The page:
Step One: Do not ask me.
Step Two: Be afraid.
Step Three: Don’t be super pregnant, so you can handle the crazy with the appropriate amount of perspective and alcohol that the situation will require.
Over the past five months, we’ve been slowly redecorating the guest room as Ellis’ big girl room. I planned on not making Ellis move to her new big girl bed until the room was completely ready. I wanted her to feel proud of the room and embrace it as her own, so she wouldn’t feel displaced when some mewling, wrinkled, pooping thing stole her crib.
But the day we finished painting and reassembling the furniture, she grabbed her blanky, pacifier and pillow and put them on her big girl bed. “I sleep here now!” She told us.
People always tell you that kids will let you know when they are ready to make transitions. “Just follow their cues,” is advice I frequently hear from serene moms who stand like an oasis in a screaming pool of 9-year-olds. “Kids will tell you.” This, as it turns out, is complete crap. Based on Ellis very clear signal, it seemed she was ready. So, we jumped into it, like suckers. Sure honey, we will listen to a two-year-old who has a total meltdown when forced to choose between yogurt and cereal for breakfast.
It should not surprise you that the first three weeks were hell. The first night, I was awoken at midnight, 2, 2:30, 3, 3:30, 4:30 by little icy fingers on my arm and the words, “MOMMMMMYYYYY I WAKE!!!” whispered into my ears. I wet the bed a couple times. We bought a baby gate.
The baby gate kept her in her room, but that was when she turned evil. On day three of our transition, I woke up at 4:30 to the pounding of tiny feet on the wall. When I came into the room she had knocked down several pictures and one had shattered in her bed. She was lying in bed surrounded by shards of glass. Miraculously, she was fine. But it was one of those parenting moments when you feel completely inadequate and you both want to yell at your kid and hold them close while you sob. I put her back in her crib that night, but I never went back to sleep, I was too busy feeling the mattress for bits of glass.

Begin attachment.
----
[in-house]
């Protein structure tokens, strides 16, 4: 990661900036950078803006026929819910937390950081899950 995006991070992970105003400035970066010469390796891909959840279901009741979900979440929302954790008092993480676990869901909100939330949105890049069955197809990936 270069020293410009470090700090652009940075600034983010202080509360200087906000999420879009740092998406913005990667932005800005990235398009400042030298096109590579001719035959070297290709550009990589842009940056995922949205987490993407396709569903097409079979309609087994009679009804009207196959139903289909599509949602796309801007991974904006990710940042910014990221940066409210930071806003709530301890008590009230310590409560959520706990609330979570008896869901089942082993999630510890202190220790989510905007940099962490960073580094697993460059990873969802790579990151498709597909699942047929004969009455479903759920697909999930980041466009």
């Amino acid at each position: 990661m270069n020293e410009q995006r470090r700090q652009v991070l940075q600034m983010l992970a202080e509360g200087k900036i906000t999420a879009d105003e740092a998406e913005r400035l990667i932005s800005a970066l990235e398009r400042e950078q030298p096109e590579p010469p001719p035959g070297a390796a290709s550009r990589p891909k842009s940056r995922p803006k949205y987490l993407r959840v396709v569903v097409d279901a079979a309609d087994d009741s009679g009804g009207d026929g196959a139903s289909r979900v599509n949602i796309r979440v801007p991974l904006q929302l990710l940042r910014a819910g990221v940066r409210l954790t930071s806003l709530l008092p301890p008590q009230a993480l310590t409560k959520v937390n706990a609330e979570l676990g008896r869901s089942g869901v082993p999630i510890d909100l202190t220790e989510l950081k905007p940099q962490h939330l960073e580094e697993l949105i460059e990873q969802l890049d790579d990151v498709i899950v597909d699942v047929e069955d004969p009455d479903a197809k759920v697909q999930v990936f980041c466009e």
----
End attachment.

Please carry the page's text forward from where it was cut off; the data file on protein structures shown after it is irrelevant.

After that, we took down the pictures, and regrouped. We decided on a plan that required firm discipline (since she was clearly intent on self harm) and rewards. Naps would be rewarded with an episode of “Curious George” or Mickey Mouse, at bed time we’d discipline if she got out of bed (with exceptions for poop and shards of glass, of course).
This kind of worked. But not really. It was the third week and I was still getting up between 2-3 times a night. Nap times involved temper tantrums and screaming for two hours or more. I was sick of constantly fighting my child and one Sunday, I lost it. I came downstairs sobbing. When Dave asked what was wrong, I yelled that I was tired, I wanted waffles and some peace and quiet around here.
Dave went out and bought a princess bed tent. That worked like magic for two weeks, until she started disassembling her bed tent on top of herself.
Finally, one night at 2am, after I was awoken by Ellis again shouting, “OH NO, I BROKED IT!” I ripped the bed tent off the bed and told her, “Shut up! Go back to sleep and stop trying to kill yourself. ” It’s not my finest hour. But she did go back to sleep. Then, I ordered a toddler alarm clock.
The toddler alarm clock turns green when it’s okay for the toddler (or as I like to call them serial killers in training), to wake up. The first nap time with the clock, Ellis stayed in bed, but I could hear her barking orders. “Turn geen, clock! Turn geen!” The clock didn’t heed her, she fell asleep. No fighting. No tantrums. No coaxing or wheedling or tears. Bed time was just as effective.
I’m probably going to build a shrine to that clock and make it my god.
It’s been over a month of adjustment and learning and crying and hoping that DHS doesn’t come to call. But she is transitioned into her big girl room. In summation, here are all the things you will probably need if you plan on moving your child to a big kid bed.